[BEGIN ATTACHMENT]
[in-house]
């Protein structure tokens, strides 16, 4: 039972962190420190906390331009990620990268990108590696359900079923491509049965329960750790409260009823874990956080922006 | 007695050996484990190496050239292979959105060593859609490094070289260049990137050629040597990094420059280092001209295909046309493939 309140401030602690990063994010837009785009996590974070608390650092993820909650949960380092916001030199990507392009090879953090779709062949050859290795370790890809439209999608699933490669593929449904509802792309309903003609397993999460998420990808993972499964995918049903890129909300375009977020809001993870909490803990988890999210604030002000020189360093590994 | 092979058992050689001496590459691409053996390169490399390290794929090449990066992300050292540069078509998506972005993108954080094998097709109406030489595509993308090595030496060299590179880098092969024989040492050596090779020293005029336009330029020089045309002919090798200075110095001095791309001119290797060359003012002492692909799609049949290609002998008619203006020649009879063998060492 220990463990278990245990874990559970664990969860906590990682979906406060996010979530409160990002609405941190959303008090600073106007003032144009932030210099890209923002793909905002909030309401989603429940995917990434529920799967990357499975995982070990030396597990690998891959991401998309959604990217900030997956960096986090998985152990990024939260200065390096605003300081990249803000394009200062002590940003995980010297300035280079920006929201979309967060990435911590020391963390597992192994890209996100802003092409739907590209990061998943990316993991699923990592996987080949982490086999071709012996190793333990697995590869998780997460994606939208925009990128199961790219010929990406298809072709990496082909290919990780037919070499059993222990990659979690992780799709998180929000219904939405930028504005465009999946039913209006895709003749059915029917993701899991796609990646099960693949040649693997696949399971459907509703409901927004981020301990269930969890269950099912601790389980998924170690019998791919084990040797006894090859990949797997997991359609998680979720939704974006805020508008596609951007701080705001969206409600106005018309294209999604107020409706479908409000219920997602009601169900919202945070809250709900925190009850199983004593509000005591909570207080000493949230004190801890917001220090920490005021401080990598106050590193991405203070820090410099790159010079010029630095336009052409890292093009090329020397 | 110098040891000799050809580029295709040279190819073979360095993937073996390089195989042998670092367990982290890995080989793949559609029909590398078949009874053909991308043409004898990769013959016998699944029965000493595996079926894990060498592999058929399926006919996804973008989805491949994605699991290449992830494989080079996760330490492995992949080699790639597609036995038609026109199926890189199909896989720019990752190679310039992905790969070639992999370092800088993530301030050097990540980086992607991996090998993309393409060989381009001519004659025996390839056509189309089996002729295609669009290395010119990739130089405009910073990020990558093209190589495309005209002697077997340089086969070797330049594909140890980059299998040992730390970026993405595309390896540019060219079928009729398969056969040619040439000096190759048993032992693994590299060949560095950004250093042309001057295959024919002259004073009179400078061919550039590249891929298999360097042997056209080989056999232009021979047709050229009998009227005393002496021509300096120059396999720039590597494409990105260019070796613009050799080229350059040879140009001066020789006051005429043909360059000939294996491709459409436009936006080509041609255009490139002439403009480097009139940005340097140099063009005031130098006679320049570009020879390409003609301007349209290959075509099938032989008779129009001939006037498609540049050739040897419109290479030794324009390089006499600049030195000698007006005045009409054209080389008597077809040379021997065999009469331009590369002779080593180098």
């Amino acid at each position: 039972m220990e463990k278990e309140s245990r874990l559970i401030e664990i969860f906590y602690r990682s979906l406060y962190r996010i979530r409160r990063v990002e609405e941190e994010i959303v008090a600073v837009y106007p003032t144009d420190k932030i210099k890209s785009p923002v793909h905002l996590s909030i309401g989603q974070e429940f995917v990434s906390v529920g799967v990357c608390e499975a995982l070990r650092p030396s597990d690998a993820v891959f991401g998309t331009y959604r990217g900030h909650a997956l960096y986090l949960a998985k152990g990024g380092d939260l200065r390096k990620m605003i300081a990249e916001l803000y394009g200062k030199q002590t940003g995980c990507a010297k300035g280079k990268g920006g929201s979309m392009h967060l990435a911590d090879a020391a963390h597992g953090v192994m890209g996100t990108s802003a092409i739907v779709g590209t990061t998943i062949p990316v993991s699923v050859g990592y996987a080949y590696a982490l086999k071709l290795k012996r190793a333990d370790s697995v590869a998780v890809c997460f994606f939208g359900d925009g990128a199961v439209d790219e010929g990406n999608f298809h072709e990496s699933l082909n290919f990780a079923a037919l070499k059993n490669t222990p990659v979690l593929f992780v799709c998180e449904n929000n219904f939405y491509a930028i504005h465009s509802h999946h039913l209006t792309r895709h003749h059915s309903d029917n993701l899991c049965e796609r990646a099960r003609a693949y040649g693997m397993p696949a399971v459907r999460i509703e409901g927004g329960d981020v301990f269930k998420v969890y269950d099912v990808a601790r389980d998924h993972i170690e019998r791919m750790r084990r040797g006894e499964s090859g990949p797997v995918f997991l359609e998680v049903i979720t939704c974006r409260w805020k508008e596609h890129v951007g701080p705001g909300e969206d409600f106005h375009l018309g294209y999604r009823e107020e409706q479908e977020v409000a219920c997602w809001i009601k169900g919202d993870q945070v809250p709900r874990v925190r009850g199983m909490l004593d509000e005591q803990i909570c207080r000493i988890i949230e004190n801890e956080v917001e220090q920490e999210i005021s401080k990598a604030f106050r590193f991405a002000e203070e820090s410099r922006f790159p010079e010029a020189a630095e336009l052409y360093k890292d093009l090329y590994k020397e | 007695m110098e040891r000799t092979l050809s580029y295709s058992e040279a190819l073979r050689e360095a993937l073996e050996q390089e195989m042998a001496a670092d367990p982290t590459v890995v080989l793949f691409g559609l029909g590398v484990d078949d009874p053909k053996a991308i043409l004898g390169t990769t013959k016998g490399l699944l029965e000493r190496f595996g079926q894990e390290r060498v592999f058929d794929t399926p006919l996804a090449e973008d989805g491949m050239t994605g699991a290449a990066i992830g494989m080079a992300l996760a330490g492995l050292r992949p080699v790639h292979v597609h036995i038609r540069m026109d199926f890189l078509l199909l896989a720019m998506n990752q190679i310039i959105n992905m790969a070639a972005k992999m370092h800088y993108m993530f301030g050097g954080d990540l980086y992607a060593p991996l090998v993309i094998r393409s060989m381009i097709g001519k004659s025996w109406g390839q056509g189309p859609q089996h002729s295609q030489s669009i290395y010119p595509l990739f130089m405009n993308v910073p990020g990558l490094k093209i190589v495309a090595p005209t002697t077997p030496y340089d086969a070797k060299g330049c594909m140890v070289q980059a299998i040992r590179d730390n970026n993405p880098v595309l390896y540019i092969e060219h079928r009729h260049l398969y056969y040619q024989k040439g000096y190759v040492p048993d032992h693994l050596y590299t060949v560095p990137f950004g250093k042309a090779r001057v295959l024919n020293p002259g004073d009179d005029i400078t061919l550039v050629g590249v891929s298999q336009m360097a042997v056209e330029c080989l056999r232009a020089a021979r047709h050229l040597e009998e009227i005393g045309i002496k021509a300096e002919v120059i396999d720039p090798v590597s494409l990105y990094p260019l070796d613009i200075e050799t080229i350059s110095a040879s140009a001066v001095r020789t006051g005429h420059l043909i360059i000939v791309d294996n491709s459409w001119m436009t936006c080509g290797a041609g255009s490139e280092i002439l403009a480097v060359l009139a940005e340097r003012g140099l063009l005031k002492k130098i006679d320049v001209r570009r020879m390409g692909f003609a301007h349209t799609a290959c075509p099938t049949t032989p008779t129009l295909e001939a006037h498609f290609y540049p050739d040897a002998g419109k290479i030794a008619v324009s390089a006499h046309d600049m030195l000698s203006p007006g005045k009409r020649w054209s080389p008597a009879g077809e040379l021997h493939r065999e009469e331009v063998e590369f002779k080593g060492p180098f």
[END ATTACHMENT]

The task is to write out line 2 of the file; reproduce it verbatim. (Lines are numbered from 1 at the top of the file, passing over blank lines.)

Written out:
């Protein structure tokens, strides 16, 4: 039972962190420190906390331009990620990268990108590696359900079923491509049965329960750790409260009823874990956080922006 | 007695050996484990190496050239292979959105060593859609490094070289260049990137050629040597990094420059280092001209295909046309493939 309140401030602690990063994010837009785009996590974070608390650092993820909650949960380092916001030199990507392009090879953090779709062949050859290795370790890809439209999608699933490669593929449904509802792309309903003609397993999460998420990808993972499964995918049903890129909300375009977020809001993870909490803990988890999210604030002000020189360093590994 | 092979058992050689001496590459691409053996390169490399390290794929090449990066992300050292540069078509998506972005993108954080094998097709109406030489595509993308090595030496060299590179880098092969024989040492050596090779020293005029336009330029020089045309002919090798200075110095001095791309001119290797060359003012002492692909799609049949290609002998008619203006020649009879063998060492 220990463990278990245990874990559970664990969860906590990682979906406060996010979530409160990002609405941190959303008090600073106007003032144009932030210099890209923002793909905002909030309401989603429940995917990434529920799967990357499975995982070990030396597990690998891959991401998309959604990217900030997956960096986090998985152990990024939260200065390096605003300081990249803000394009200062002590940003995980010297300035280079920006929201979309967060990435911590020391963390597992192994890209996100802003092409739907590209990061998943990316993991699923990592996987080949982490086999071709012996190793333990697995590869998780997460994606939208925009990128199961790219010929990406298809072709990496082909290919990780037919070499059993222990990659979690992780799709998180929000219904939405930028504005465009999946039913209006895709003749059915029917993701899991796609990646099960693949040649693997696949399971459907509703409901927004981020301990269930969890269950099912601790389980998924170690019998791919084990040797006894090859990949797997997991359609998680979720939704974006805020508008596609951007701080705001969206409600106005018309294209999604107020409706479908409000219920997602009601169900919202945070809250709900925190009850199983004593509000005591909570207080000493949230004190801890917001220090920490005021401080990598106050590193991405203070820090410099790159010079010029630095336009052409890292093009090329020397 | 110098040891000799050809580029295709040279190819073979360095993937073996390089195989042998670092367990982290890995080989793949559609029909590398078949009874053909991308043409004898990769013959016998699944029965000493595996079926894990060498592999058929399926006919996804973008989805491949994605699991290449992830494989080079996760330490492995992949080699790639597609036995038609026109199926890189199909896989720019990752190679310039992905790969070639992999370092800088993530301030050097990540980086992607991996090998993309393409060989381009001519004659025996390839056509189309089996002729295609669009290395010119990739130089405009910073990020990558093209190589495309005209002697077997340089086969070797330049594909140890980059299998040992730390970026993405595309390896540019060219079928009729398969056969040619040439000096190759048993032992693994590299060949560095950004250093042309001057295959024919002259004073009179400078061919550039590249891929298999360097042997056209080989056999232009021979047709050229009998009227005393002496021509300096120059396999720039590597494409990105260019070796613009050799080229350059040879140009001066020789006051005429043909360059000939294996491709459409436009936006080509041609255009490139002439403009480097009139940005340097140099063009005031130098006679320049570009020879390409003609301007349209290959075509099938032989008779129009001939006037498609540049050739040897419109290479030794324009390089006499600049030195000698007006005045009409054209080389008597077809040379021997065999009469331009590369002779080593180098």